September 10, 2019
Federation of Seed Industry of India (FSII) and Confederation of Indian Industry (CII) organized a seminar on ‘Seed Technology Innovation for Sustainable Rice Production’ in New Delhi today. The objective of the seminar was to discuss ways to enhance rice productivity sustainably and improve farmers profitability in India. Hon’ble Union Minister of State for Agriculture and Farmer’s Welfare, Shri Kailash Choudhary was present at the event.
Hon’ble Union Minister of State for Agriculture and Farmer’s Welfare, Shri Kailash Choudhary; Dr Prem Kumar, Hon’ble Minister of Agriculture, Government of Bihar and other dignitaries at the Seminar on Seed Technology Innovation for Sustainable Rice Production organised by Federation of Seed Industry of India (FSII) in New Delhi today
Other eminent guests present at the event were Dr. Prem Kumar, Hon’ble Minister of Agriculture, Government of Bihar; Dr. SK Malhotra, Agriculture Commissioner, Government of India and Mr. VK Gaur, Chairman & Managing Director, National Seed Corporation. Other participants at the event were senior government officials, farmer organizations scientists and industry representatives.
Rice is one of the primary crops of India and is therefore critical to increase its productivity. Among the rice growing countries in the world, India has the largest area under paddy – 43.86 million hectare and ranks second by producing 163 MT (million tonnes) just next to China which holds the first position and produces 203 MT. In India, up to 25% of yield losses in rice crop are due to the disease and insect pest infestation. Further, low planting density, poor agronomic practices and weed management, low seed replacement rate etc are also leading to low rice productivity. The major challenge is however posed by its production, one kg of rice requires 2000-3000 litres of water. Therefore, average water inputs for India’s rice production of 163 MT stands at 327 thousand billion litres. Since 90% of the cultivated land in India belongs to marginal, small and medium farmers, it is essential for the country to make effective technologies and processes available to them.
Deliberations at the seminar brought forward the need for long-term research investments in bringing more productive hybrids with improved grain characters, strengthen seed production systems by geographic diversification and take up more intensive promotion of hybrid in new areas through PPP mode. Further, State Government’s support is also essential to increase acreage under hybrid rice in all states.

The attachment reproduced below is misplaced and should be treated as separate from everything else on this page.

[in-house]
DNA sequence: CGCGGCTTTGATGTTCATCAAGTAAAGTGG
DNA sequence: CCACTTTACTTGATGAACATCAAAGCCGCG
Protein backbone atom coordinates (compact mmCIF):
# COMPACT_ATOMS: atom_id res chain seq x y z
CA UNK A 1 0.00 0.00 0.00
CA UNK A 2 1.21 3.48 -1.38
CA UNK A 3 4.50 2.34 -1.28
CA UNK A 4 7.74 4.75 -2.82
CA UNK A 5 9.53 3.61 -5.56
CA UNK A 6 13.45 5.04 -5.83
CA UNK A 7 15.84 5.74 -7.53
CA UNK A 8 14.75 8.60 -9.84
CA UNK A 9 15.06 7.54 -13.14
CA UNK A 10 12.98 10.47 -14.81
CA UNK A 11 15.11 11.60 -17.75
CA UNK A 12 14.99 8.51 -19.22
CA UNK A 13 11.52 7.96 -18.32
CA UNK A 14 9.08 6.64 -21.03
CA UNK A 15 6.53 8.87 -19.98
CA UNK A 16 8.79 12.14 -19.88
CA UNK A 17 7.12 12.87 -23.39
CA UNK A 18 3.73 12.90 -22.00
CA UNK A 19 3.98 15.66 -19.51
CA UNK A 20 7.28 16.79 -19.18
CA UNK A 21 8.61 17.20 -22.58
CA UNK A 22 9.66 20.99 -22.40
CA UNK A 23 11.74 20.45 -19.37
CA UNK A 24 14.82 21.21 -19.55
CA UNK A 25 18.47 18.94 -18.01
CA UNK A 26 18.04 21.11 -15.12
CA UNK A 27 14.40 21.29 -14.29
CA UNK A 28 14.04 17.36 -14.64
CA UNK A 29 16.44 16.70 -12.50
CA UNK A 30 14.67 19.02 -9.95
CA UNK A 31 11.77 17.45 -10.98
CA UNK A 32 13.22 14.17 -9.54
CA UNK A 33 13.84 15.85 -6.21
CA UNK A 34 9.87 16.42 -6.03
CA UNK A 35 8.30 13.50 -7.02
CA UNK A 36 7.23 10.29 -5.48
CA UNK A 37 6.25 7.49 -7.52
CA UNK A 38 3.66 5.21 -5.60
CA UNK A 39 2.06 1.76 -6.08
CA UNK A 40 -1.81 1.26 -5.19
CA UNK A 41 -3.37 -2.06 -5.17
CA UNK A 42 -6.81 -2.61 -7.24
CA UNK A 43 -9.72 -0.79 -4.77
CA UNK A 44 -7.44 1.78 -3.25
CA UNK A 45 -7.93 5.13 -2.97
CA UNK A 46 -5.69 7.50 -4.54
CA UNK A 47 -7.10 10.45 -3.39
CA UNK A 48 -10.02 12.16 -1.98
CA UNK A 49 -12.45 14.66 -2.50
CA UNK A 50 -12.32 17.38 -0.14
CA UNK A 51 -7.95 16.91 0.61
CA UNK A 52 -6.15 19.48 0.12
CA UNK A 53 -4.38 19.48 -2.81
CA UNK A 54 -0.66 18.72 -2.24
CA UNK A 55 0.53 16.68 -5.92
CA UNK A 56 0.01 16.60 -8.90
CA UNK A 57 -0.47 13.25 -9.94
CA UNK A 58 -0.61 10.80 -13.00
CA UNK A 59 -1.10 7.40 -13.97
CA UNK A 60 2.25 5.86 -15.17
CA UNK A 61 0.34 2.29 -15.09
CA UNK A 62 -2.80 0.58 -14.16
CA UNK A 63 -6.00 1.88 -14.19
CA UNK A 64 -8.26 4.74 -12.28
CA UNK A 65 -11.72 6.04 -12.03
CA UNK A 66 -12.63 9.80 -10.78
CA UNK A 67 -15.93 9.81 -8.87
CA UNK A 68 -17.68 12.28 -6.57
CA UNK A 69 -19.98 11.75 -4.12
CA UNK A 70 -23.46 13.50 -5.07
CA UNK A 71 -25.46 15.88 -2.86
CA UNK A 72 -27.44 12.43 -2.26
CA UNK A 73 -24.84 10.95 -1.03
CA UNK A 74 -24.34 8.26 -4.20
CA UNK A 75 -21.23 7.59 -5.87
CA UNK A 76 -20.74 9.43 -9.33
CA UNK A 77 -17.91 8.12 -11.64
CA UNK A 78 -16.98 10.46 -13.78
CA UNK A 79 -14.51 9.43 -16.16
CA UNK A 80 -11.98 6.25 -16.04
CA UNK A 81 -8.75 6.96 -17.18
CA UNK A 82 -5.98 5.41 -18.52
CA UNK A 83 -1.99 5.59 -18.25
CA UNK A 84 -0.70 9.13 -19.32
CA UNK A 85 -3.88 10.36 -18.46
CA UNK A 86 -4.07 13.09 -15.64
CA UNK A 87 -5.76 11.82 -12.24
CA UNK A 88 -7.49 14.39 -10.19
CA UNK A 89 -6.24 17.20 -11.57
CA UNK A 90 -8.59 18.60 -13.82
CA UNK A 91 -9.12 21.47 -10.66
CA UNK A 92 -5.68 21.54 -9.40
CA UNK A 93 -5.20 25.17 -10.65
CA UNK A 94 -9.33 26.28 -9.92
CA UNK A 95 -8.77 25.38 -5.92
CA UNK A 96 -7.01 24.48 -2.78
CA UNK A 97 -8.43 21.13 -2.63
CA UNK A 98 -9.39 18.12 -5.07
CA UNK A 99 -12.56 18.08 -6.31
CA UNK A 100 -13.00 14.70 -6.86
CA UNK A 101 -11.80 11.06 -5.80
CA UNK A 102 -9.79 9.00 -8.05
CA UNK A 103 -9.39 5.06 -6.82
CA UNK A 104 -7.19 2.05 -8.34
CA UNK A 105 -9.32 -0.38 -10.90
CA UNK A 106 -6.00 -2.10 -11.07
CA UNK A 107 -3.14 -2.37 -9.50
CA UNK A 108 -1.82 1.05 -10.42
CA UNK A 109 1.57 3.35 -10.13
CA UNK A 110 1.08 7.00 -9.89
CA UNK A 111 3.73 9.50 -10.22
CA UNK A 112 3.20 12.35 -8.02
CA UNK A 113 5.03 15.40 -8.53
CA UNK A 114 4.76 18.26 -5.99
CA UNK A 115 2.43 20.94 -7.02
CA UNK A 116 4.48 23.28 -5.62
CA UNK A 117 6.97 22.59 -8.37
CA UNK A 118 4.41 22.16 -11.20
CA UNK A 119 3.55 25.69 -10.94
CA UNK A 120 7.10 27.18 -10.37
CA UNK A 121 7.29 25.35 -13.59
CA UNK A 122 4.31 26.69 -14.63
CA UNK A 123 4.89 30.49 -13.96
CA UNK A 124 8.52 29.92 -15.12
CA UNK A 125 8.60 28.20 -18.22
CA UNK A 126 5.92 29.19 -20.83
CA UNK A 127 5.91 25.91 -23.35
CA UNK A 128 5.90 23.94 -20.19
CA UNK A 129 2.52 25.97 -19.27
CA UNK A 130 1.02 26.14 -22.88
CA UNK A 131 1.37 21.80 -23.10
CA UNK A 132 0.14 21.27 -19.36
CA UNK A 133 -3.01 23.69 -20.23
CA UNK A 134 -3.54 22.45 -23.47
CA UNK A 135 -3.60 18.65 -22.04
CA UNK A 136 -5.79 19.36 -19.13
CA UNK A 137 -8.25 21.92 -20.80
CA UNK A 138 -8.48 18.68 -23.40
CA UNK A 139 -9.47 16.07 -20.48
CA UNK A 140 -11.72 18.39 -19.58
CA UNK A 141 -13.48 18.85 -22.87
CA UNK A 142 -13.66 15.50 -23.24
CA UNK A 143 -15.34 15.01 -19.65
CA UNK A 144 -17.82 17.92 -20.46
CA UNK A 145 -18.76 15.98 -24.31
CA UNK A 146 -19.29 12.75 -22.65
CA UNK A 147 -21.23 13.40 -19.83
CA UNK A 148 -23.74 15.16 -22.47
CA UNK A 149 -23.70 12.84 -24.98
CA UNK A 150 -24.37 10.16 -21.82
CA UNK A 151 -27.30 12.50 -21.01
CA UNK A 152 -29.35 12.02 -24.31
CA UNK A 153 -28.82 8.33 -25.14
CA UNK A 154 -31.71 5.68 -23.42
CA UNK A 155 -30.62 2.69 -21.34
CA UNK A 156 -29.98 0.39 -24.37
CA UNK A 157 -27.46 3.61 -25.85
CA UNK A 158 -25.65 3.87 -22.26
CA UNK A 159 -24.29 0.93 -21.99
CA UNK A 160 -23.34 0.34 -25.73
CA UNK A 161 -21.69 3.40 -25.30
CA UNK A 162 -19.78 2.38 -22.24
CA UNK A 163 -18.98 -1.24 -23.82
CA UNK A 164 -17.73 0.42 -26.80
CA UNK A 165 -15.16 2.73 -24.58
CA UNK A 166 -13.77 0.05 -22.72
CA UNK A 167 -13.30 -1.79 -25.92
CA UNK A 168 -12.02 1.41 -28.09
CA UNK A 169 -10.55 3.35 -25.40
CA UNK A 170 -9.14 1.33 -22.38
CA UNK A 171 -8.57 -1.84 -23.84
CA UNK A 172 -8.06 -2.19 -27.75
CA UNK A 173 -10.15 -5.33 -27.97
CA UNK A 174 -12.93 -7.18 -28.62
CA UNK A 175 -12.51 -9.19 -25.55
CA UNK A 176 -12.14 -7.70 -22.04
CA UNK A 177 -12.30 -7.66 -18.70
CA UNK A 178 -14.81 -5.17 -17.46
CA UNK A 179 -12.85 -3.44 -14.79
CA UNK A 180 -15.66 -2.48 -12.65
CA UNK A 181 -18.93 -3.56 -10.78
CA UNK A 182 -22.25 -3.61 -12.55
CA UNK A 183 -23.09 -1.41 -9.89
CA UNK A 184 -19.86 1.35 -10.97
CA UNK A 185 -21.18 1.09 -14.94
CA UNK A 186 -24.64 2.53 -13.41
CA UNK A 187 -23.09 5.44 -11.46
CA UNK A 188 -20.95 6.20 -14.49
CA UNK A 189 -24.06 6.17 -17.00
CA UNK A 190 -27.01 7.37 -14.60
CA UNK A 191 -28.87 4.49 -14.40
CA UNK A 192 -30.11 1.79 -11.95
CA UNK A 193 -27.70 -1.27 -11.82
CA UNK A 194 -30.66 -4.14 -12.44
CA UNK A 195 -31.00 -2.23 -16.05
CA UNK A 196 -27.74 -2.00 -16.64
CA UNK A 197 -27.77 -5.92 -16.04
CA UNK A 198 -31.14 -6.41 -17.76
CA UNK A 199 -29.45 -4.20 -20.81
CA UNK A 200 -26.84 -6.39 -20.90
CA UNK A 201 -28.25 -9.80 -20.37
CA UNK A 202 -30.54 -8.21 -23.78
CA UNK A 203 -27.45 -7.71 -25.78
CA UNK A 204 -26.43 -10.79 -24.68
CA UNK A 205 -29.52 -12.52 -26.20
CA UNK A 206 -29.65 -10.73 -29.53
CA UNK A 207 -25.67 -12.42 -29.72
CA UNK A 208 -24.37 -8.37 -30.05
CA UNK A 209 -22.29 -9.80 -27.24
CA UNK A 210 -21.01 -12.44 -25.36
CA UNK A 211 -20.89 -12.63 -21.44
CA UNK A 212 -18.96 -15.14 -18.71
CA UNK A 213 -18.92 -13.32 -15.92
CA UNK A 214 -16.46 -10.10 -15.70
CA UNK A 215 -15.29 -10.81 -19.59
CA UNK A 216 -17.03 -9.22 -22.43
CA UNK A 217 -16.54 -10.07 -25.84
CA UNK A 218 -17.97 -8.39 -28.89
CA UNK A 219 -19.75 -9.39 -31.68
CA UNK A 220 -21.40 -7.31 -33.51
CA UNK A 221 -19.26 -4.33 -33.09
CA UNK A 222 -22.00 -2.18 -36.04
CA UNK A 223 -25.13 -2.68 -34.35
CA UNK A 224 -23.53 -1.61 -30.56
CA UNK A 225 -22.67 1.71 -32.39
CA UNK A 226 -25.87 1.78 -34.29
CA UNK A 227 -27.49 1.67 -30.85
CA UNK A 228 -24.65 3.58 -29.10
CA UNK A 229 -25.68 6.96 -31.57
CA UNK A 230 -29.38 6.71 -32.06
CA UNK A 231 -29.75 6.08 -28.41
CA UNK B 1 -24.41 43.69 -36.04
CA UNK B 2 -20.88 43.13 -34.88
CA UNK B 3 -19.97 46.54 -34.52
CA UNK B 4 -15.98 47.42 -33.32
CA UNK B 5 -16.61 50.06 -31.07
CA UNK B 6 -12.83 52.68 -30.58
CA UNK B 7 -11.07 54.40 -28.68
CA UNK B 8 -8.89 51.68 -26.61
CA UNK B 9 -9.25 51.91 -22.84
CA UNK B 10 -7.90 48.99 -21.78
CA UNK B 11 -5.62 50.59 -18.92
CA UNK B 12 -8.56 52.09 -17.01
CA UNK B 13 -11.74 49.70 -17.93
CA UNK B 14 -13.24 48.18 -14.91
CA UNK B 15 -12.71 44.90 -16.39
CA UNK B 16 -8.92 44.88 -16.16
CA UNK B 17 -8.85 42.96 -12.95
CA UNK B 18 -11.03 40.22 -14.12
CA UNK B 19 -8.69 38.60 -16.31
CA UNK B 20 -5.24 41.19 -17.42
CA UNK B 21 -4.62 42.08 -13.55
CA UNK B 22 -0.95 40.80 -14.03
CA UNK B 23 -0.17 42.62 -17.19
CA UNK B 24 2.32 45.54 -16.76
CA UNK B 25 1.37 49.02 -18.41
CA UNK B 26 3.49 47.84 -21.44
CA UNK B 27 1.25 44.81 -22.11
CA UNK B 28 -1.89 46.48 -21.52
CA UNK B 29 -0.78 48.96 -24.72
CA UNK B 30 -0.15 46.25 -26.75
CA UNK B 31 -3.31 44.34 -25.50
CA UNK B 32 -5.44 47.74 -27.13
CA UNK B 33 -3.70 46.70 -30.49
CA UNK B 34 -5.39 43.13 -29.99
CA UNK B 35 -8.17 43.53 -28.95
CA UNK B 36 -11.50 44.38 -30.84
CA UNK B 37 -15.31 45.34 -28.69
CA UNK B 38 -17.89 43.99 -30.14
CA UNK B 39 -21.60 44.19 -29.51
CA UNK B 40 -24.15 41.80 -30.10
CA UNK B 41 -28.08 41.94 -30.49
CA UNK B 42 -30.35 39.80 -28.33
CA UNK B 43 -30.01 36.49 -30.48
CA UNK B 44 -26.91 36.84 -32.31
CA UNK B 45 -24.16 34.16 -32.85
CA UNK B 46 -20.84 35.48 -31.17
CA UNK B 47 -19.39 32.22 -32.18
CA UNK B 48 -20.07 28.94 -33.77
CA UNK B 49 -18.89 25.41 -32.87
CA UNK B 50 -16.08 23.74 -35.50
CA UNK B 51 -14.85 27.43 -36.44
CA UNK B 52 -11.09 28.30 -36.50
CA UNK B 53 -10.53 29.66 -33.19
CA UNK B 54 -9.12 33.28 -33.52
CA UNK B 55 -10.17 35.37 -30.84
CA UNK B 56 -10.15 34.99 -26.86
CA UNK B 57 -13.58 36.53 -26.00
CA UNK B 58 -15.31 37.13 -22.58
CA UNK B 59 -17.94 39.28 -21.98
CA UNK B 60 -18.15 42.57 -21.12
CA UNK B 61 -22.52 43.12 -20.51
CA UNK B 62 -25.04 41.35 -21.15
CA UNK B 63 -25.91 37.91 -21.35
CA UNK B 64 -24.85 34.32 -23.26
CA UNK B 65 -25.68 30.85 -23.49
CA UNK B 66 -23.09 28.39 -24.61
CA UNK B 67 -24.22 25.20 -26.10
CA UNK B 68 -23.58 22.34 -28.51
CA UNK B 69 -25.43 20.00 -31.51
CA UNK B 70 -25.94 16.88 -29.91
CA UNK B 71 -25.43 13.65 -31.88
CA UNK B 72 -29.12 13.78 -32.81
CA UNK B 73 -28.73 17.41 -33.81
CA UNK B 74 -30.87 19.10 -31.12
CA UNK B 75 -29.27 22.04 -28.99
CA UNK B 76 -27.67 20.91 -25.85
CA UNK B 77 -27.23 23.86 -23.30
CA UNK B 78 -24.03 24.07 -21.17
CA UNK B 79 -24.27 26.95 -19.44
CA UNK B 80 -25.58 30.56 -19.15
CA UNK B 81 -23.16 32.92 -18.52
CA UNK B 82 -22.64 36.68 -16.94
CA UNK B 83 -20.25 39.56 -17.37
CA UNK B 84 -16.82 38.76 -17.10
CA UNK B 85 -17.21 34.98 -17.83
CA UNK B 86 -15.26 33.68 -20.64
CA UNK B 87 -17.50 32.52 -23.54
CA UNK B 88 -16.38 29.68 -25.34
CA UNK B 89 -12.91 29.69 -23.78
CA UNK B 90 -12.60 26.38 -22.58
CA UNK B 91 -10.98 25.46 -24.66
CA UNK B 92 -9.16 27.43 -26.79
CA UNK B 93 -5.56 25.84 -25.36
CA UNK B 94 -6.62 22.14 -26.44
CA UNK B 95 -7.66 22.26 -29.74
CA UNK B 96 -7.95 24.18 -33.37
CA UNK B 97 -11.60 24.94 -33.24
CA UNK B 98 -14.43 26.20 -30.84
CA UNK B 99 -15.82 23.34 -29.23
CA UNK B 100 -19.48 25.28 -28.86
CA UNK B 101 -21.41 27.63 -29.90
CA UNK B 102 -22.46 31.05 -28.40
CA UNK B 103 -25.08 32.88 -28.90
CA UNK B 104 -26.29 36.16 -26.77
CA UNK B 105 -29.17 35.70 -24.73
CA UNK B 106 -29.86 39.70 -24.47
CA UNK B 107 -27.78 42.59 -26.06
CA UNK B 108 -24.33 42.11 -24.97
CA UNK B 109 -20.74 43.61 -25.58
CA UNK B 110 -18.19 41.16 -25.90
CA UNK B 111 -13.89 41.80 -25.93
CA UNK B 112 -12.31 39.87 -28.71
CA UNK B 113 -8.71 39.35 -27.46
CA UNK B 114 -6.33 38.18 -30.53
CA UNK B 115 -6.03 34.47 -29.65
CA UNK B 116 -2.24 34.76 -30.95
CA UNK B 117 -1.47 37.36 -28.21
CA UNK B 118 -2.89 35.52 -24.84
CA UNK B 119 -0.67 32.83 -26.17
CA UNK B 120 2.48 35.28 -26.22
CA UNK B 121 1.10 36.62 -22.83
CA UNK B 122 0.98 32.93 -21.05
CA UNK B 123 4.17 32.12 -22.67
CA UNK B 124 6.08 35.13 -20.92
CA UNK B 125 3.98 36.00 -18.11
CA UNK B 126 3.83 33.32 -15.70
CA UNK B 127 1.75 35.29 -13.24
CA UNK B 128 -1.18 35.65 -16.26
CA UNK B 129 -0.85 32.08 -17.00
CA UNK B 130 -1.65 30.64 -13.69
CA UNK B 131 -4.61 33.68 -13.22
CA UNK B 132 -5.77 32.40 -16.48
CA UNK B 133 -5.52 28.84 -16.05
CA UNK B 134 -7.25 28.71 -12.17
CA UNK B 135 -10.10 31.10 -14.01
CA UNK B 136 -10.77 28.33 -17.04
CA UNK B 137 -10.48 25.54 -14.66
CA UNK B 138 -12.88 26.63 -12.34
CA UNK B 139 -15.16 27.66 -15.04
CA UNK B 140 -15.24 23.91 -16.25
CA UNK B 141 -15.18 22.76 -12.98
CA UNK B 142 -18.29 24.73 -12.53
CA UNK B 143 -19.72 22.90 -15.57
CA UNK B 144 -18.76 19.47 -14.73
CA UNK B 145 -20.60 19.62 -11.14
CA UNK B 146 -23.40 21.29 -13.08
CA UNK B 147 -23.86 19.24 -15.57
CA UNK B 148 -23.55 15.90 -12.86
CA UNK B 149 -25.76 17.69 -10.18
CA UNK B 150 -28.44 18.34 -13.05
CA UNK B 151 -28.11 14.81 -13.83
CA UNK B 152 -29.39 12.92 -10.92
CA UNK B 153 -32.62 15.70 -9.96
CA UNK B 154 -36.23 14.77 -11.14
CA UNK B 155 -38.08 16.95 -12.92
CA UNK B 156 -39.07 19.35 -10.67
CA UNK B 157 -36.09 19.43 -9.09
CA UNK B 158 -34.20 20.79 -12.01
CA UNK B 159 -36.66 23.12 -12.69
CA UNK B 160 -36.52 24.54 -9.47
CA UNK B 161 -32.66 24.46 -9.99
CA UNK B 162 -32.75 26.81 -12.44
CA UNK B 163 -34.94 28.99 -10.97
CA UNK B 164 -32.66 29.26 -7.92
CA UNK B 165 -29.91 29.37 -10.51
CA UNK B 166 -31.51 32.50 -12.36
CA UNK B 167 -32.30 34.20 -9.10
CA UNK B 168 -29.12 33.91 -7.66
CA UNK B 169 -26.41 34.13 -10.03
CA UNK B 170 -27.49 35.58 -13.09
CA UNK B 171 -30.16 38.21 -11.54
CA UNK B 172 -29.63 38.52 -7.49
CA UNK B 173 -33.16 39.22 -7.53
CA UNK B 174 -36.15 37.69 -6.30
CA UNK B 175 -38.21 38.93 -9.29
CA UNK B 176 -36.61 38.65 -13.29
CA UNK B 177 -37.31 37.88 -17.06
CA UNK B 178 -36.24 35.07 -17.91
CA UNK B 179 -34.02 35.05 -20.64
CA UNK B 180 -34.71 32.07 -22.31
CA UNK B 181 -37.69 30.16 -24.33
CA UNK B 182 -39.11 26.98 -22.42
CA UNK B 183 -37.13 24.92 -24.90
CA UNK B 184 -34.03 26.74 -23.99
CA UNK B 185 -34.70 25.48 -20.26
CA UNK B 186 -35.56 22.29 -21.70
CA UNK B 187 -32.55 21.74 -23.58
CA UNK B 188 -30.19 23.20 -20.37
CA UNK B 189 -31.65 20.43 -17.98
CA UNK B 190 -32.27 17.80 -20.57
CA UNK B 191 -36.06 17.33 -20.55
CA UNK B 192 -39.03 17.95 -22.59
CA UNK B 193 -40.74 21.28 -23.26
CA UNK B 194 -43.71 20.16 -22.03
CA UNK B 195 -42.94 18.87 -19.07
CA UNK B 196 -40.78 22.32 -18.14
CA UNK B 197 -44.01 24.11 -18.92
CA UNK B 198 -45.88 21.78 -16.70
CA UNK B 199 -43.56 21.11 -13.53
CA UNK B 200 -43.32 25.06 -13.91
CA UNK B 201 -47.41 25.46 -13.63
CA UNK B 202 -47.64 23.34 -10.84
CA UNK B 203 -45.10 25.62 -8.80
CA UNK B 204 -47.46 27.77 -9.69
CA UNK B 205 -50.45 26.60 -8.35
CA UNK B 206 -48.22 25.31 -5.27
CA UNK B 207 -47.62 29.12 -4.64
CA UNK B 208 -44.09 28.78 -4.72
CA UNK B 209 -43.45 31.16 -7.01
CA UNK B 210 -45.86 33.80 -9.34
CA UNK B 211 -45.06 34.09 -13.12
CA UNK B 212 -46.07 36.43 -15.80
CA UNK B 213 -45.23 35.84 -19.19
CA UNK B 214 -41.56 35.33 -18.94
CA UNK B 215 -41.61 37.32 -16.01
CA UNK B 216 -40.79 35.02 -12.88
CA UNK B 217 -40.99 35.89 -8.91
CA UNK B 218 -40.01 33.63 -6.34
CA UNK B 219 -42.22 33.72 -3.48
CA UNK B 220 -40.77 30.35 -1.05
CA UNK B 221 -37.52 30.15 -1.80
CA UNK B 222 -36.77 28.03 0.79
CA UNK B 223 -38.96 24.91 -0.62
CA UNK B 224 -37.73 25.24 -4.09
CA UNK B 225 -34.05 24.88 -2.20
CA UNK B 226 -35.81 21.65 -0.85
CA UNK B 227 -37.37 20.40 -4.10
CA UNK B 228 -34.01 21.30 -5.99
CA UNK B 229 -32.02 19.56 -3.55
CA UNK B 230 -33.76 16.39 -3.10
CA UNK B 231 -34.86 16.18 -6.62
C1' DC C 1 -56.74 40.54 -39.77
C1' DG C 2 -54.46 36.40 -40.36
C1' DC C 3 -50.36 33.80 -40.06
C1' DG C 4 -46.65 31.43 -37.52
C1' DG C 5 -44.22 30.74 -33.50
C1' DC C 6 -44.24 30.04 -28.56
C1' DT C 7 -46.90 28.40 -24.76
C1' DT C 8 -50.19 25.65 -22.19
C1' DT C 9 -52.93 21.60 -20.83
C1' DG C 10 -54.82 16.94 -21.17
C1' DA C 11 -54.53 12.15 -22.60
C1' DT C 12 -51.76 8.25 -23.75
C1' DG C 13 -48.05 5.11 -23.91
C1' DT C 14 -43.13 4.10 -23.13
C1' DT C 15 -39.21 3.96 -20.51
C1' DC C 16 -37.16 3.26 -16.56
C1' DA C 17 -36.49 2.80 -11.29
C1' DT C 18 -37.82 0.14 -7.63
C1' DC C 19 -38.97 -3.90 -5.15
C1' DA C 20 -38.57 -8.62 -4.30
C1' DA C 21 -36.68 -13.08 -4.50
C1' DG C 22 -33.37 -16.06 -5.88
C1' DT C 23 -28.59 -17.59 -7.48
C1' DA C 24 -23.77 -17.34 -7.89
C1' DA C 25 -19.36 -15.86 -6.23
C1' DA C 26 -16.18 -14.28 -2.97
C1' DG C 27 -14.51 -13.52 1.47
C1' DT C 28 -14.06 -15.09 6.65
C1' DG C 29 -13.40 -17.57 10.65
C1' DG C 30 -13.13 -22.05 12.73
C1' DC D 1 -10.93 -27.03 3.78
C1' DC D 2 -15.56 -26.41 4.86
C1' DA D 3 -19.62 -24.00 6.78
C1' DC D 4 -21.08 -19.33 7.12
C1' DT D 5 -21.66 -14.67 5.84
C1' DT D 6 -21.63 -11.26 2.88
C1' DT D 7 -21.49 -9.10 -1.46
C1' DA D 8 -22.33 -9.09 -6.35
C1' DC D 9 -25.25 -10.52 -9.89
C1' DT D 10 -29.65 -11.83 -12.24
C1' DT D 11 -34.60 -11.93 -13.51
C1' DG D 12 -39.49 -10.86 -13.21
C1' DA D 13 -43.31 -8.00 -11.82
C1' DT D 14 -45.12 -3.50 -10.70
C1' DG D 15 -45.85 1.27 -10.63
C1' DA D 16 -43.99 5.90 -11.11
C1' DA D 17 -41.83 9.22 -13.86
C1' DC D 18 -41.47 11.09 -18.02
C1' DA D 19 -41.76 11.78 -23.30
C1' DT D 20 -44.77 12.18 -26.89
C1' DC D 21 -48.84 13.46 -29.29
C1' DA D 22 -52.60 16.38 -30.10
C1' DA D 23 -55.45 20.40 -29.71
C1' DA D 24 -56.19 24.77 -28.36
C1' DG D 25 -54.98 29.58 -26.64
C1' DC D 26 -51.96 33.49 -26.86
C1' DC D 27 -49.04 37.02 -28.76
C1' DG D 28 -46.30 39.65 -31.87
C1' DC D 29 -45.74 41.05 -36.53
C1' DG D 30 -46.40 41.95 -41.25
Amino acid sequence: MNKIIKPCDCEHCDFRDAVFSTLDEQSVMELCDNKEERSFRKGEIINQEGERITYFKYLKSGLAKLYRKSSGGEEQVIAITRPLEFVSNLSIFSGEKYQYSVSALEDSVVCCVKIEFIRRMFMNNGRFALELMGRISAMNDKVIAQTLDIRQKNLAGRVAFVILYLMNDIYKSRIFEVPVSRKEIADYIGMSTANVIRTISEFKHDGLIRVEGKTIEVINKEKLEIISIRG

Speaking on the occasion, Shri Kailash Choudhary said, “Government is always thinking on finding ways to increase the income of farmers, as he does not get the requisite timely profits due to multiple issues. Farmer awareness regarding new technology and techniques is essential to realize the benefits in this sector. We also need to work together to change the perception around the farming profession. Farming needs to be branded in a way that more youngsters are interested in taking up agriculture as a profession.”
Dr. M Ramasami, Chairman, FSII said, “Growing rice is very expensive in India and we have not been able to reach our full potential due to several limitations. Support through policies will facilitate adoption of technologies and sustainable practices to achieve our goal of doubling farmer’s income.”
Mr. Ram Kaundinya, Director General, FSII said, “Hybrid rice is one of the most feasible and practically adoptable approaches for the farmers as it gives 20-35% additional yield and is environmentally sustainable. It requires less water and nitrogen as they grow in short duration, are stress tolerant and are better adapted in rainfed conditions. Hybrids have been key in increasing productivity of maize and cotton in India but not in rice so far.”
Dr. Shivendra Bajaj, Executive Director, FSII said, “Technologies like Direct Seeded Rice (DSR) also holds tremendous benefits. It can cultivate rice in a sustainable manner by reducing water inputs, labour costs and can increase yields. For example, farmers use on an average 50 litres/acre of diesel for transplanting rice in northern region. DSR gives an opportunity to save ~ 15 litres/ha of diesel consumption by eliminating puddling operations in northern region alone.”
India’s agricultural exports have increased from INR 2,15,396 crores in 2015-16 to INR 2,50,273 crores in financial year 2017-18 registering a growth of nearly 16.19%. This success can be primarily attributed to the higher exports of rice (both basmati and non-basmati) followed by raw cotton, oil meals, castor oil etc. To surpass these records while growing rice sustainably, farmers will have to adopt and given access to new technologies and advancements in the field.
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